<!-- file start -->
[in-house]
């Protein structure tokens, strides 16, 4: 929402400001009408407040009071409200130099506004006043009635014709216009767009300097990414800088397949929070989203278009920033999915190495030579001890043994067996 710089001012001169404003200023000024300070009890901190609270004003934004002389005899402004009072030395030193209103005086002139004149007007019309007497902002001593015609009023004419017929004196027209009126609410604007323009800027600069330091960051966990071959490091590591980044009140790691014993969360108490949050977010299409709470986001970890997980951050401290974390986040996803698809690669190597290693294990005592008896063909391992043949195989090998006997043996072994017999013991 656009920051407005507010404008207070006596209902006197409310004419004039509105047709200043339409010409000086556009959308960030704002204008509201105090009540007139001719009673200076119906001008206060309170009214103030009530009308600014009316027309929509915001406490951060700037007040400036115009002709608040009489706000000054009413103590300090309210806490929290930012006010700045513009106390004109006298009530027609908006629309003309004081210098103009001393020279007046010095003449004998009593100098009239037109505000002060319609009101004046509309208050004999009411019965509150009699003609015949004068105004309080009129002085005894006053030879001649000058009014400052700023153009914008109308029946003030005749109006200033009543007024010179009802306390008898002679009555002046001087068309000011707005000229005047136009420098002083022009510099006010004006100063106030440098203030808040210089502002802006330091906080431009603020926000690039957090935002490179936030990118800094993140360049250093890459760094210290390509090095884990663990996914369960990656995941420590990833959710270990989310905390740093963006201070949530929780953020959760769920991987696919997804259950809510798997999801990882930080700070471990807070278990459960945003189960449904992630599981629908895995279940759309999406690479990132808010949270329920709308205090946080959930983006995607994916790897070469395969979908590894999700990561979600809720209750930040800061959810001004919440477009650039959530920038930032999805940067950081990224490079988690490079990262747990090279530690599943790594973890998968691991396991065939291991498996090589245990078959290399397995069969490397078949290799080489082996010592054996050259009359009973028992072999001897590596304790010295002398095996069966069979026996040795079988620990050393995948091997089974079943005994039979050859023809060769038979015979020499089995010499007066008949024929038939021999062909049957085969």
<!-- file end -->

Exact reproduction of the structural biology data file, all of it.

[in-house]
């Protein structure tokens, strides 16, 4: 929402400001009408407040009071409200130099506004006043009635014709216009767009300097990414800088397949929070989203278009920033999915190495030579001890043994067996 710089001012001169404003200023000024300070009890901190609270004003934004002389005899402004009072030395030193209103005086002139004149007007019309007497902002001593015609009023004419017929004196027209009126609410604007323009800027600069330091960051966990071959490091590591980044009140790691014993969360108490949050977010299409709470986001970890997980951050401290974390986040996803698809690669190597290693294990005592008896063909391992043949195989090998006997043996072994017999013991 656009920051407005507010404008207070006596209902006197409310004419004039509105047709200043339409010409000086556009959308960030704002204008509201105090009540007139001719009673200076119906001008206060309170009214103030009530009308600014009316027309929509915001406490951060700037007040400036115009002709608040009489706000000054009413103590300090309210806490929290930012006010700045513009106390004109006298009530027609908006629309003309004081210098103009001393020279007046010095003449004998009593100098009239037109505000002060319609009101004046509309208050004999009411019965509150009699003609015949004068105004309080009129002085005894006053030879001649000058009014400052700023153009914008109308029946003030005749109006200033009543007024010179009802306390008898002679009555002046001087068309000011707005000229005047136009420098002083022009510099006010004006100063106030440098203030808040210089502002802006330091906080431009603020926000690039957090935002490179936030990118800094993140360049250093890459760094210290390509090095884990663990996914369960990656995941420590990833959710270990989310905390740093963006201070949530929780953020959760769920991987696919997804259950809510798997999801990882930080700070471990807070278990459960945003189960449904992630599981629908895995279940759309999406690479990132808010949270329920709308205090946080959930983006995607994916790897070469395969979908590894999700990561979600809720209750930040800061959810001004919440477009650039959530920038930032999805940067950081990224490079988690490079990262747990090279530690599943790594973890998968691991396991065939291991498996090589245990078959290399397995069969490397078949290799080489082996010592054996050259009359009973028992072999001897590596304790010295002398095996069966069979026996040795079988620990050393995948091997089974079943005994039979050859023809060769038979015979020499089995010499007066008949024929038939021999062909049957085969």